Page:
GM’s ability to compete against Tesla, as well as the cost of converting its fleet of vehicles to all-electric, are the main reasons CFRA Research has a “sell” rating on GM, according to Nelson.
“While you plan to move your portfolio to an all-electric future, you are pretty early on in the process,” he said. “I think they had a lot more mistakes than hits if you look at their EV models that they introduced over the last decade. None of them sold particularly well.”
He predicts a “very difficult road” if they want to compete against Tesla in electric vehicles.
GM has tried to get investors to rate it more like Tesla, which is viewed as a technical disruptor rather than an automaker. Thanks to these considerations, Tesla’s market value has surged to over $ 400 billion despite years of losses. GM, on the other hand, is 112 years old, has decades of profitable years behind it, and consistently exceeds Wall Street’s profit expectations – and yet has a market value of only 60 billion US dollars.
Describing the GM-Tesla situation as a “double standard,” Whiston said if a traditional automaker did what Tesla did, including announcing plans to go all-electric years ago, its inventories would have plummeted.
“But while Tesla is doing it and money is bleeding, it’s a growth story,” he said. “I’m not trying to take anything away from what Tesla has achieved, they have achieved a lot. It’s amazing. But I’m not buying the argument that only Tesla will be able to bring electric vehicles to everyone. In Almost every automaker becomes a reality. “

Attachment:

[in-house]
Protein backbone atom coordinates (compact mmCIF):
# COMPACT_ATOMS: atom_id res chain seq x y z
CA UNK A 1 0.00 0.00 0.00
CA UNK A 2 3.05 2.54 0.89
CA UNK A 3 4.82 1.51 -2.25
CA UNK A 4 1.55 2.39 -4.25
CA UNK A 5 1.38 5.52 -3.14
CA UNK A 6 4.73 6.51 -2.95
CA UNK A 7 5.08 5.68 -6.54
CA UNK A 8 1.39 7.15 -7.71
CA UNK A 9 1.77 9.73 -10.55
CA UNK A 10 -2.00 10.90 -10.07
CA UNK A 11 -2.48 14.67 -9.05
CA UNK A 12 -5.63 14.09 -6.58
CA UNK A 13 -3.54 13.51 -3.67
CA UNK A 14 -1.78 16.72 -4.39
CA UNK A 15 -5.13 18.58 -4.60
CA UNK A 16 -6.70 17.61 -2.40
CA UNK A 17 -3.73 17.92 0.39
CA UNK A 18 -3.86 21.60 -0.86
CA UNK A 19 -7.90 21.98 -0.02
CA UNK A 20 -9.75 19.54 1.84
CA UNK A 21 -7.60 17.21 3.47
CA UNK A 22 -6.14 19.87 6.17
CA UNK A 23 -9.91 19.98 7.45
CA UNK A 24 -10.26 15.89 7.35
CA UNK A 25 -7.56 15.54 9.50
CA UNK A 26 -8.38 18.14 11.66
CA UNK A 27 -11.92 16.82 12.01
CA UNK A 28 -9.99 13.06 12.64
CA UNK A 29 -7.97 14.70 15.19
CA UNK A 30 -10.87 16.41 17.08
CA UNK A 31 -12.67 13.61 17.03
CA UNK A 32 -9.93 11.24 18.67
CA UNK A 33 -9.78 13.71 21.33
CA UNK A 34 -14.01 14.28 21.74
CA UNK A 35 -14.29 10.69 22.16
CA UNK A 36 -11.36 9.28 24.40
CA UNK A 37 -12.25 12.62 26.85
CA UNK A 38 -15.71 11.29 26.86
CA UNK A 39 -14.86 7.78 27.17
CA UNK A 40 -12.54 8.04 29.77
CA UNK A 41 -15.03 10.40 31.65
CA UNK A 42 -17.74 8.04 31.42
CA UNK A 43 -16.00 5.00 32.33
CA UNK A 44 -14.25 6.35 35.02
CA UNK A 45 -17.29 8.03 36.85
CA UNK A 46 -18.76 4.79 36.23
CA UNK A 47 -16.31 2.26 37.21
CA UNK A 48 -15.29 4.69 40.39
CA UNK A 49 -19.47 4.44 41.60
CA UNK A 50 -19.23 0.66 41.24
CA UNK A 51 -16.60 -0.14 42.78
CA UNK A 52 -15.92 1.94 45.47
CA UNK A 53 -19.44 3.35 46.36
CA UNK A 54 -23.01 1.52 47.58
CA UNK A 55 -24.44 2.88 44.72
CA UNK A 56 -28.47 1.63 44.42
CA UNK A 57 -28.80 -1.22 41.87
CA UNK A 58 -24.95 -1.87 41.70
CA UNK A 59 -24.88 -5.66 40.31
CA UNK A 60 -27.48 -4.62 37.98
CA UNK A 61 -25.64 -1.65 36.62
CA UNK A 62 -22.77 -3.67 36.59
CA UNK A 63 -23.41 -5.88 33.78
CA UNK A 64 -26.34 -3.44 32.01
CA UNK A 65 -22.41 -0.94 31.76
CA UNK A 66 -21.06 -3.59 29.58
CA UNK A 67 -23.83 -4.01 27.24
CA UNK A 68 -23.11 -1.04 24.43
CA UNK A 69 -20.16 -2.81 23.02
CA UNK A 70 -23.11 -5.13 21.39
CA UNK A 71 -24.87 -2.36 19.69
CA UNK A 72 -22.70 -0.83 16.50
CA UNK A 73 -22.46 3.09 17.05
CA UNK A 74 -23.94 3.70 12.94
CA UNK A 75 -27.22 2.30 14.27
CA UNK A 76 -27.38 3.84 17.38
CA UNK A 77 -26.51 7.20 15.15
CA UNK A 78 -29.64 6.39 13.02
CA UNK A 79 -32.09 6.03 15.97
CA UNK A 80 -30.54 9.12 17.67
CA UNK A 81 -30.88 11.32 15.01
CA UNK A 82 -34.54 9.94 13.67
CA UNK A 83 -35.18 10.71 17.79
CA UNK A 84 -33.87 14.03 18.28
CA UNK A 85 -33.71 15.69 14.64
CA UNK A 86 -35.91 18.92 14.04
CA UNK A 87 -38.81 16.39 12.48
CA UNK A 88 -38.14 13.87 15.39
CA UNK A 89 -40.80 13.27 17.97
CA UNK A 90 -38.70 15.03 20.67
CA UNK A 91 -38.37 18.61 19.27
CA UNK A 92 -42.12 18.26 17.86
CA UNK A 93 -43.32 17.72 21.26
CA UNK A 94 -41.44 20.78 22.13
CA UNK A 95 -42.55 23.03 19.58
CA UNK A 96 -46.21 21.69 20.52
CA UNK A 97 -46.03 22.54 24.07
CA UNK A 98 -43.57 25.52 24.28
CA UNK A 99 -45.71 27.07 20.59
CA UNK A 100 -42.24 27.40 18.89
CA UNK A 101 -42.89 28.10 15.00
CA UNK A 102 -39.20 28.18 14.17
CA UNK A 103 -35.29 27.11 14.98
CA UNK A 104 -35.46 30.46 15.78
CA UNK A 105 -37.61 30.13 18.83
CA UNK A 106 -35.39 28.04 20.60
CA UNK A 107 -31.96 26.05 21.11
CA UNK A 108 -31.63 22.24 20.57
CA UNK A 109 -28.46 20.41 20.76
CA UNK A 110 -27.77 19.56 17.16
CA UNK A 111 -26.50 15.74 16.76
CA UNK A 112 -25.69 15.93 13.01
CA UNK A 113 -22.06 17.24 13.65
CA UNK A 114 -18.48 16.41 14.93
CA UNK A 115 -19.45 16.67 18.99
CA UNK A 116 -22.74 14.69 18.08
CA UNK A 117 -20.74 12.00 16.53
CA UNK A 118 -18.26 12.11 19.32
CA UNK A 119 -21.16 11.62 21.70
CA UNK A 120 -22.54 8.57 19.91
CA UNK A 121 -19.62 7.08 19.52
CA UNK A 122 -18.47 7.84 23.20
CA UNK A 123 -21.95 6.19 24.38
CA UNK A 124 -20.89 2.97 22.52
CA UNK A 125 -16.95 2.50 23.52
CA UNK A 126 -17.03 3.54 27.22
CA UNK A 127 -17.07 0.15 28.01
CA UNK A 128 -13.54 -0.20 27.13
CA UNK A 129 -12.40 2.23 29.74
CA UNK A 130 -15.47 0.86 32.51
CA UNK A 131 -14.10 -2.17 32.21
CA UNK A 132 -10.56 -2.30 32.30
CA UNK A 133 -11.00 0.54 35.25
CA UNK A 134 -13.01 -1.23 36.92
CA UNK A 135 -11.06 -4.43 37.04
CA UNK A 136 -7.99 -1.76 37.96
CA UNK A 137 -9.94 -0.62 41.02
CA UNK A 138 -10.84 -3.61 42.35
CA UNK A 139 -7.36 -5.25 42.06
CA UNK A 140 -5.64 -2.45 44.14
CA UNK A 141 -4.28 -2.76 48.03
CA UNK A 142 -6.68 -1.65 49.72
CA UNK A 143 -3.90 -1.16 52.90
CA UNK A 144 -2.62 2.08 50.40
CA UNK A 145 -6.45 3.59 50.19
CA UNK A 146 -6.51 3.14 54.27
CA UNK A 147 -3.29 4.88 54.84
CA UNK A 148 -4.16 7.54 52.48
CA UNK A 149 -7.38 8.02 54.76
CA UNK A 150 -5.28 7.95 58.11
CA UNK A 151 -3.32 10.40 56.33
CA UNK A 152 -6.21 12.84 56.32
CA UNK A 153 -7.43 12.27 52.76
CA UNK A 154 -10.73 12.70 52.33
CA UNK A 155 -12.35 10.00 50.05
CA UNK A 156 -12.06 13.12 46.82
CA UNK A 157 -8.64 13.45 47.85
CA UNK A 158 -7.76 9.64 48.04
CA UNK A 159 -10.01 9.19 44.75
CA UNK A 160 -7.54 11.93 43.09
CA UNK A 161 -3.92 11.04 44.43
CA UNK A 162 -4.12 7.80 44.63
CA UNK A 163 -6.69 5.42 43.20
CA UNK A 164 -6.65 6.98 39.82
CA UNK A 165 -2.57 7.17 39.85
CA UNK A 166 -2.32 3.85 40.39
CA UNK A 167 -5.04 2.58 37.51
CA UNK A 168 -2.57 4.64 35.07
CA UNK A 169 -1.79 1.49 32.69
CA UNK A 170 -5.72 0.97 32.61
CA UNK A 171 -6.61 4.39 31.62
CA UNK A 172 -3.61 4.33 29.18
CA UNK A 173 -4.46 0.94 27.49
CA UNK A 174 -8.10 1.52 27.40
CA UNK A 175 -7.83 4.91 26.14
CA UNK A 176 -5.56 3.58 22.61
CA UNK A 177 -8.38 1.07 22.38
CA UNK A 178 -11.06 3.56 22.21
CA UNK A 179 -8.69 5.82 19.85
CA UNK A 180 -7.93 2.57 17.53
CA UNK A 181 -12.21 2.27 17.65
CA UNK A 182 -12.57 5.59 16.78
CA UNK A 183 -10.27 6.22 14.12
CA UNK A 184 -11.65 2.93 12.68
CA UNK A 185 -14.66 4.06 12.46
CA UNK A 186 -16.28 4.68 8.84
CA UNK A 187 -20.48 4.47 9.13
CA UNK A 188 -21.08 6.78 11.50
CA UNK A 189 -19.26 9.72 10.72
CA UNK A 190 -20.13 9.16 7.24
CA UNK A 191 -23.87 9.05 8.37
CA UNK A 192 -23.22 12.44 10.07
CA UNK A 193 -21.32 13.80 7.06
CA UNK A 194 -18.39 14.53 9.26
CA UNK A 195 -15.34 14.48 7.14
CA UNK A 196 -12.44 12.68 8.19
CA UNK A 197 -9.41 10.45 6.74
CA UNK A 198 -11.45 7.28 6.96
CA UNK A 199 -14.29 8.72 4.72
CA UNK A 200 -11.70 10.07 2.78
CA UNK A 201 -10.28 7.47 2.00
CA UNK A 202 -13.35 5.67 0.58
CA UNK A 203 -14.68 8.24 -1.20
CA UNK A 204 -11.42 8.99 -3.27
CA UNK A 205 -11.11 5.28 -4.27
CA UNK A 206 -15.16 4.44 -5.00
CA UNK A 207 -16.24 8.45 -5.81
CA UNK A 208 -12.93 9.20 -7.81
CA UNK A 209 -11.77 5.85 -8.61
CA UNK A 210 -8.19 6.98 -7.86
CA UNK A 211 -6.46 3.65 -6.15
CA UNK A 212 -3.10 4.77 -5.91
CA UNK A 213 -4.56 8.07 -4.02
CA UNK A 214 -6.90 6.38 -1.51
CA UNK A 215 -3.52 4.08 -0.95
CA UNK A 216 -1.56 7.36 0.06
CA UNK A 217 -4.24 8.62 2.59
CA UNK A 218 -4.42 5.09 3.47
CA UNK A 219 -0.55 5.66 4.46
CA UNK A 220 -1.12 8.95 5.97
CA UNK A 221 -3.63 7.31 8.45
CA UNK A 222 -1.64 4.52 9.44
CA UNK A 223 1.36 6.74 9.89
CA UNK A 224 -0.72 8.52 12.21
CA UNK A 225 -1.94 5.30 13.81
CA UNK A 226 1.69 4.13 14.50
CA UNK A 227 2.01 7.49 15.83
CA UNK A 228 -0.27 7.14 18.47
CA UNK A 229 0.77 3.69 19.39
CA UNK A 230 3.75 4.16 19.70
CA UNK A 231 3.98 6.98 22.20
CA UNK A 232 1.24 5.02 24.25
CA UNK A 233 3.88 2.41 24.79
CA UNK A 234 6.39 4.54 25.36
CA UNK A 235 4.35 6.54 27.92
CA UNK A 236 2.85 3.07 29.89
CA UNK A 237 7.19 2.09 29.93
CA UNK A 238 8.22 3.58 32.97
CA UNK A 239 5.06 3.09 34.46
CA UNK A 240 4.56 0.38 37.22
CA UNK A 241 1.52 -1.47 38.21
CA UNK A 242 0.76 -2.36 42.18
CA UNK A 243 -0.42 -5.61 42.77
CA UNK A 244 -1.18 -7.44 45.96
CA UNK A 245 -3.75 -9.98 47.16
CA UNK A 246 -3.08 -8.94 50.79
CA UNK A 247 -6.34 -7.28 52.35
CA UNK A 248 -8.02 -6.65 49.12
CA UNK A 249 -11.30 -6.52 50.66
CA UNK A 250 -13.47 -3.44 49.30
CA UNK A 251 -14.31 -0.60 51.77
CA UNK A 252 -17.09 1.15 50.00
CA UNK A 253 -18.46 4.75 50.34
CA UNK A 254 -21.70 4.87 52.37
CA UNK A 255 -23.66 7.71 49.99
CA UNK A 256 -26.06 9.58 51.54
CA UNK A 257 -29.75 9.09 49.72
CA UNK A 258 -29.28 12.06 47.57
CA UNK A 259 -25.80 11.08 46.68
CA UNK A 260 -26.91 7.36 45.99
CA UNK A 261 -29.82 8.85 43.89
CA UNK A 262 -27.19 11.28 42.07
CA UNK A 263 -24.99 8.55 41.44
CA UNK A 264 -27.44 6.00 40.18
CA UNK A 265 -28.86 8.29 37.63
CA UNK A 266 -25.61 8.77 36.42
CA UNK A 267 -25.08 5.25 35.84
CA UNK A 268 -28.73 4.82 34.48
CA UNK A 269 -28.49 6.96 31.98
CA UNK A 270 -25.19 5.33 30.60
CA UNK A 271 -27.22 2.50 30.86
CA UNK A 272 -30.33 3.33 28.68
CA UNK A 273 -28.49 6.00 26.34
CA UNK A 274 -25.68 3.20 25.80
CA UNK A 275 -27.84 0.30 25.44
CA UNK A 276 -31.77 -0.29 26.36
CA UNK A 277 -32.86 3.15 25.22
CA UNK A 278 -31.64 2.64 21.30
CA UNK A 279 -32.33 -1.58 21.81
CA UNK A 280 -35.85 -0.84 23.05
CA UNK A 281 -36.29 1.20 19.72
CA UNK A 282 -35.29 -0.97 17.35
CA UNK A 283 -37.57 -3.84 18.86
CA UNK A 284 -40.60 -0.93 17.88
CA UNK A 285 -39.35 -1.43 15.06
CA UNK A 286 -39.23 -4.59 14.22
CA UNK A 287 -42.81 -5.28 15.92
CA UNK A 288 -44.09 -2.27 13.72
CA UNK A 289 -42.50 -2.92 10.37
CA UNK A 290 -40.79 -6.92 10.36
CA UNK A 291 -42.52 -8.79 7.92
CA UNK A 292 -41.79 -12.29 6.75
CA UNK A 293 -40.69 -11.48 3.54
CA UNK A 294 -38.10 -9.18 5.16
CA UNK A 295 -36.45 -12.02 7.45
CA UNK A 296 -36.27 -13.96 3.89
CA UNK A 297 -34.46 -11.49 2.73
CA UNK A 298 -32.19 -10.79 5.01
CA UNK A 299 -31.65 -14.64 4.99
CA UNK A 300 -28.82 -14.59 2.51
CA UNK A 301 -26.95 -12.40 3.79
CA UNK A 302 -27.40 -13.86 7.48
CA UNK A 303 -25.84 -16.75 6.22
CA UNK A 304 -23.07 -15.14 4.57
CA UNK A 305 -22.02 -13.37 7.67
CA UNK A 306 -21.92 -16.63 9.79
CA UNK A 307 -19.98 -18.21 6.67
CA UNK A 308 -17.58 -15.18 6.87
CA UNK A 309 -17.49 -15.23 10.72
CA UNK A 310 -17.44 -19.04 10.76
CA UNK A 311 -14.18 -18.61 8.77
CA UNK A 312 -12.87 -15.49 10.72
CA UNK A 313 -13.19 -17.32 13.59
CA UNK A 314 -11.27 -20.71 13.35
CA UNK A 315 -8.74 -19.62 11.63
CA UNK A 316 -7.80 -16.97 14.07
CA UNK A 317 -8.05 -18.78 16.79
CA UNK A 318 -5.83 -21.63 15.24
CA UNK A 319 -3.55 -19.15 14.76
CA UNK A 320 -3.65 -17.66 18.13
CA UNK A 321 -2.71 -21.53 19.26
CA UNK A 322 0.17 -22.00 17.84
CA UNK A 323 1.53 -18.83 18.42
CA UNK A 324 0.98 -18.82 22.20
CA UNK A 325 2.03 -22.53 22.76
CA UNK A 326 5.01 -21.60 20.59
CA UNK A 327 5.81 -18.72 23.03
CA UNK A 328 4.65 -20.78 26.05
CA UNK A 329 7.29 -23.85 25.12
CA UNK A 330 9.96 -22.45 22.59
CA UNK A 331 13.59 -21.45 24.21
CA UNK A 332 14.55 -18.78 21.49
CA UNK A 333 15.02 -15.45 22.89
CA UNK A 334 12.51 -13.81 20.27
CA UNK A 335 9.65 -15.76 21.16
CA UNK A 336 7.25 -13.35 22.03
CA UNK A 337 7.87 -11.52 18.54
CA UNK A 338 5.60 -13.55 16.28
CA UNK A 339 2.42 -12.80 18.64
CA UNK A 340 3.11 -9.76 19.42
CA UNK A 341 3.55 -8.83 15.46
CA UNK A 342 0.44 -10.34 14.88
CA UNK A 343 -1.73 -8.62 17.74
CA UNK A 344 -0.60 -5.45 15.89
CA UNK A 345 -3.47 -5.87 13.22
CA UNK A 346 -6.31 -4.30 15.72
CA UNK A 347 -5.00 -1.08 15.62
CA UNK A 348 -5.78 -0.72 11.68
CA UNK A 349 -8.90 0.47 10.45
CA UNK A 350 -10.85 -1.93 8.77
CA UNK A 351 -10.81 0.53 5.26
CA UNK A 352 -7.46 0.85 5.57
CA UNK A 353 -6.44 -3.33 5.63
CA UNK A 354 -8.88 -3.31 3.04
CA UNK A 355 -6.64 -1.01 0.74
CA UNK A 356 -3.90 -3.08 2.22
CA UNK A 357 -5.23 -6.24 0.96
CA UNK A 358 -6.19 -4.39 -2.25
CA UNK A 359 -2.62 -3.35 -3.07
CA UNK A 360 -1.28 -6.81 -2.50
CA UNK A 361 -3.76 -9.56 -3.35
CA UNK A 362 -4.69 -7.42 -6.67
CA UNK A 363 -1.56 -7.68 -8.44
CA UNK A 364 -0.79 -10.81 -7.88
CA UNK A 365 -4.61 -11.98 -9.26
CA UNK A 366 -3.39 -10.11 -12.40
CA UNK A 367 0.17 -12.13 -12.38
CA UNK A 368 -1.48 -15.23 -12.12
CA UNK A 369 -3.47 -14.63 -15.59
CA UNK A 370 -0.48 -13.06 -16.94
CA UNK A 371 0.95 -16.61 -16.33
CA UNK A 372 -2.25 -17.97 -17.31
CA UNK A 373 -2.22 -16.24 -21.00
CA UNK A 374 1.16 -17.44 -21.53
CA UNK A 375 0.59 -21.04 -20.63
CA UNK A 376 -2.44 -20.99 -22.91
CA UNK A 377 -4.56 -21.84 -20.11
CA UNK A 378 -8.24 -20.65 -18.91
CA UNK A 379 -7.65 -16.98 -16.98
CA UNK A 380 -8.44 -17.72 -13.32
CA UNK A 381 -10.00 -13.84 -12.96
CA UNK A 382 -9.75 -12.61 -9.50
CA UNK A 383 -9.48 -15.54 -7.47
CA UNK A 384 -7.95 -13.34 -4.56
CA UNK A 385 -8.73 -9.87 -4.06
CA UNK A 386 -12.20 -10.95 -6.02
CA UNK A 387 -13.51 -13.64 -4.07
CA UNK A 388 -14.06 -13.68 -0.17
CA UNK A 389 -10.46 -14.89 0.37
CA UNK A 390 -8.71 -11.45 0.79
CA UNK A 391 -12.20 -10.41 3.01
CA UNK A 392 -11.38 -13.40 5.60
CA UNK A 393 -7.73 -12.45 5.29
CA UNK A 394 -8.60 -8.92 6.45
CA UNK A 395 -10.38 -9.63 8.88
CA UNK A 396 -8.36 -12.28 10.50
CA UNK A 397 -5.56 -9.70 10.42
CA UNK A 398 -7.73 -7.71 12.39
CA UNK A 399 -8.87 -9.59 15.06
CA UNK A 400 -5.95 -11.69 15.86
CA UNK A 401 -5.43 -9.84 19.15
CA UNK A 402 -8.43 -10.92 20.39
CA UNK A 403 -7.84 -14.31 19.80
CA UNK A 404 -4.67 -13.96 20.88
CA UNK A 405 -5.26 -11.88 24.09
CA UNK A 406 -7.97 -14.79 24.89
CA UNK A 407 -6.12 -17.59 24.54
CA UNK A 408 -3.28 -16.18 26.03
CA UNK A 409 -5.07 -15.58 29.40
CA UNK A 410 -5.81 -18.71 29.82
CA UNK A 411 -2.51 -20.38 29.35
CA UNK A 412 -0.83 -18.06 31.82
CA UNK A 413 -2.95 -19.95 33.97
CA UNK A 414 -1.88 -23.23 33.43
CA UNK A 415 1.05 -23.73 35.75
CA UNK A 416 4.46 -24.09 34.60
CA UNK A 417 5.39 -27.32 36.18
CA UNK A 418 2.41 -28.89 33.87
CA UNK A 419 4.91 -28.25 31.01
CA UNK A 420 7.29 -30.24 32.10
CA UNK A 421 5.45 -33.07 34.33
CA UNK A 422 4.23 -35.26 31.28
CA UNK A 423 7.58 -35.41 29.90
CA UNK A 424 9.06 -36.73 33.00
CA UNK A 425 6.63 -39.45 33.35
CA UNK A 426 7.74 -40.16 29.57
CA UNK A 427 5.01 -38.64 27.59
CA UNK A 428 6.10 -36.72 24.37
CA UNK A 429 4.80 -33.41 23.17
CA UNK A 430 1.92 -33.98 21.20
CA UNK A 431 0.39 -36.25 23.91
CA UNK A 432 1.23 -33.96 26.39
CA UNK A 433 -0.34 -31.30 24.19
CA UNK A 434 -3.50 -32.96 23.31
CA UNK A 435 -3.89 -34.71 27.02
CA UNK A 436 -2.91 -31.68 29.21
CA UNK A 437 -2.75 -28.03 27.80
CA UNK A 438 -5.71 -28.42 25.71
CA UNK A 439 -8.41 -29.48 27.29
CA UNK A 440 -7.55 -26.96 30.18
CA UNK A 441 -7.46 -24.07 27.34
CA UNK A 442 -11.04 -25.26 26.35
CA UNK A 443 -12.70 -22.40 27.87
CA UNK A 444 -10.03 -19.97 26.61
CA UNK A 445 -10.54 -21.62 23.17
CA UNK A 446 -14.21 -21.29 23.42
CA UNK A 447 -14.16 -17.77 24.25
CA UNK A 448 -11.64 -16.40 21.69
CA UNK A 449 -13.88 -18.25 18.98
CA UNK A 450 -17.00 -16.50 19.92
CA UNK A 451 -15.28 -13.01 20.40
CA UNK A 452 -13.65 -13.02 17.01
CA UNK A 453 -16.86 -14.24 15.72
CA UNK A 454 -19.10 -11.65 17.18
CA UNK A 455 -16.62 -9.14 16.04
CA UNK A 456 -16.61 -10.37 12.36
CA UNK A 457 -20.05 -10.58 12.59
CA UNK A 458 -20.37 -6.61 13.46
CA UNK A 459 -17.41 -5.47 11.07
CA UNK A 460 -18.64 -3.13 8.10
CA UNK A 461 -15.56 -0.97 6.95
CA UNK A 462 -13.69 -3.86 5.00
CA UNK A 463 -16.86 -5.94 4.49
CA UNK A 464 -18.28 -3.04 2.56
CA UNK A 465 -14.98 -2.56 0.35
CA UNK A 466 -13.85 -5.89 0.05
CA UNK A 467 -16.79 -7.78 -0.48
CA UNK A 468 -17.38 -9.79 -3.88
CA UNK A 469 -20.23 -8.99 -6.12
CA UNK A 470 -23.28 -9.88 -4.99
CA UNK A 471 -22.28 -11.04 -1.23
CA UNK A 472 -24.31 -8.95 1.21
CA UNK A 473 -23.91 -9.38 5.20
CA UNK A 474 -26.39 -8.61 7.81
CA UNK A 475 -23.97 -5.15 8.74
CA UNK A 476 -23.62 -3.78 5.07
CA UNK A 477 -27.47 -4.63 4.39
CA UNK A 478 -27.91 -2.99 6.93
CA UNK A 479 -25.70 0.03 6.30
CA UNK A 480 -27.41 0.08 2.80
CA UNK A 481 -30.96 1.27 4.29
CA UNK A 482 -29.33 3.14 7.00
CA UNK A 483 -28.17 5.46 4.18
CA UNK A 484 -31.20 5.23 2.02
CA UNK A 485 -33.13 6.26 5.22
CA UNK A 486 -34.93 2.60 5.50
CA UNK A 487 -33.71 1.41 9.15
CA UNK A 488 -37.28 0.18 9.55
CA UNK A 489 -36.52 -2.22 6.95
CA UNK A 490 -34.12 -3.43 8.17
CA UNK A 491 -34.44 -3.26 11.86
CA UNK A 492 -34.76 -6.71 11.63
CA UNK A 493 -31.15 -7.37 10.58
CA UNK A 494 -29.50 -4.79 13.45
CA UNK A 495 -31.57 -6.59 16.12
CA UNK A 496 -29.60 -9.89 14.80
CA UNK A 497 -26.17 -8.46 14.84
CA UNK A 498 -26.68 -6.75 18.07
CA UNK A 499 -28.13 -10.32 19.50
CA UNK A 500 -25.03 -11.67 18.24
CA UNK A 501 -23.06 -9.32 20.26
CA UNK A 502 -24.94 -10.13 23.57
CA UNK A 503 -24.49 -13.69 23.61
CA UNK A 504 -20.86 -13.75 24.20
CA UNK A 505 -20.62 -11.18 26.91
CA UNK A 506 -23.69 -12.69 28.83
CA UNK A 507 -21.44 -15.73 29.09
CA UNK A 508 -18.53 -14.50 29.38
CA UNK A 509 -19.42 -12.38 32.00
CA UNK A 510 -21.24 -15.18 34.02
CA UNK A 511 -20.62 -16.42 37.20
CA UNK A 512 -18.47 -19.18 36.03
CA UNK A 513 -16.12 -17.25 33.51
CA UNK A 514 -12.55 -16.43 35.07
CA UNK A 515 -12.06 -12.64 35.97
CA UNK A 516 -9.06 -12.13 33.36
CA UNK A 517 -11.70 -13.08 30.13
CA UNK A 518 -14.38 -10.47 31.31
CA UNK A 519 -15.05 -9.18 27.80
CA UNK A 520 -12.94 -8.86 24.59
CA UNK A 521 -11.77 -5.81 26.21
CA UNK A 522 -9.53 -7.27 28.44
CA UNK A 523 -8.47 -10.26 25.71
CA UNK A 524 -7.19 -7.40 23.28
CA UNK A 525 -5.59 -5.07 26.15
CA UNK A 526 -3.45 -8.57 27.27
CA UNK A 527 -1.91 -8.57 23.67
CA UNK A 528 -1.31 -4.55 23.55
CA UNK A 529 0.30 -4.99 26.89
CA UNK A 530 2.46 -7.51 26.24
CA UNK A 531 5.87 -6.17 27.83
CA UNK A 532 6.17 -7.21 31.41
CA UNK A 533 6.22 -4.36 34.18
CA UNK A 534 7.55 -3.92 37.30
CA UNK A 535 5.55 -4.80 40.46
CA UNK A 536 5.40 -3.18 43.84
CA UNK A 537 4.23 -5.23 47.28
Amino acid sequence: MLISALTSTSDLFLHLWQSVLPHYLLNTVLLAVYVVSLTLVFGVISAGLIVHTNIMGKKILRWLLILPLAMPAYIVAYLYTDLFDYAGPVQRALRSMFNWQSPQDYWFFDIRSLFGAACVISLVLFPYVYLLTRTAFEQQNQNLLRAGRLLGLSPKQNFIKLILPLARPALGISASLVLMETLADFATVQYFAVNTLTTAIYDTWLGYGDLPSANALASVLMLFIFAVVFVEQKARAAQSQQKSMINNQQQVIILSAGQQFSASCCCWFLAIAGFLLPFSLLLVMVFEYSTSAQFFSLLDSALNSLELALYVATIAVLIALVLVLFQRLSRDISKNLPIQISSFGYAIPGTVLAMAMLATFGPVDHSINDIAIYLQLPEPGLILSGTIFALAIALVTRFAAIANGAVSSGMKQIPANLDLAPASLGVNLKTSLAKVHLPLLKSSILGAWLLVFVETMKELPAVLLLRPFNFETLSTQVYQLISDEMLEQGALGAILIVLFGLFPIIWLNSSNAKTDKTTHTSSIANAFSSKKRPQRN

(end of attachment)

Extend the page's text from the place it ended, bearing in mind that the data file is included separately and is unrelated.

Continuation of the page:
Before Covid-19 closed its factories in March, GM announced plans to invest $ 20 billion in fully electric and autonomous vehicles by 2025. Despite the pandemic, the company has announced that it will maintain, if not increase, these investments.
Many analysts see GM’s plans, including its long-term goal of exclusively offering electric vehicles, as hope that the next decade may be better than the previous one for the “new GM”.
2022 GMC Hummer EV Sport Utility Truck
“They threw a lot of darts with many that they missed. The road wiped that out in terms of history and the future,” said Ives. “It’s about their core business in the automotive sector, of course, but the golden goose is EV.”
GM has “nailed” the strategy, he said. “Now it comes to execution, but that is the key.”
Several analysts recently raised their price targets for GM after the company significantly exceeded Wall Street’s expectations during the pandemic and successfully launched its all-electric GMC Hummer. Many cited the company’s performance as well as its future EV strategy.
GM is “back on track and will likely enjoy strong momentum well into 2021, “said UBS analyst Patrick Hummel earlier this month. Investors will see GM as an” aggressive “electric vehicle company over the next year or two, rather than a slow-growing manufacturer like that the rest of the Detroit automakers, he said.
“With a focus on crystallizing the value of its EV strategy … GM is likely to gain more credit for being a relative winner of the transition,” Hummel wrote in a Nov. 9 investor note.
Ives agrees, “If GM is successful in electric vehicles, they will see re-evaluation as part of that. I think investors are starting to realize that as they look at GM in the future. On the EV side, I think they can in the next be a legitimate player for ten years. “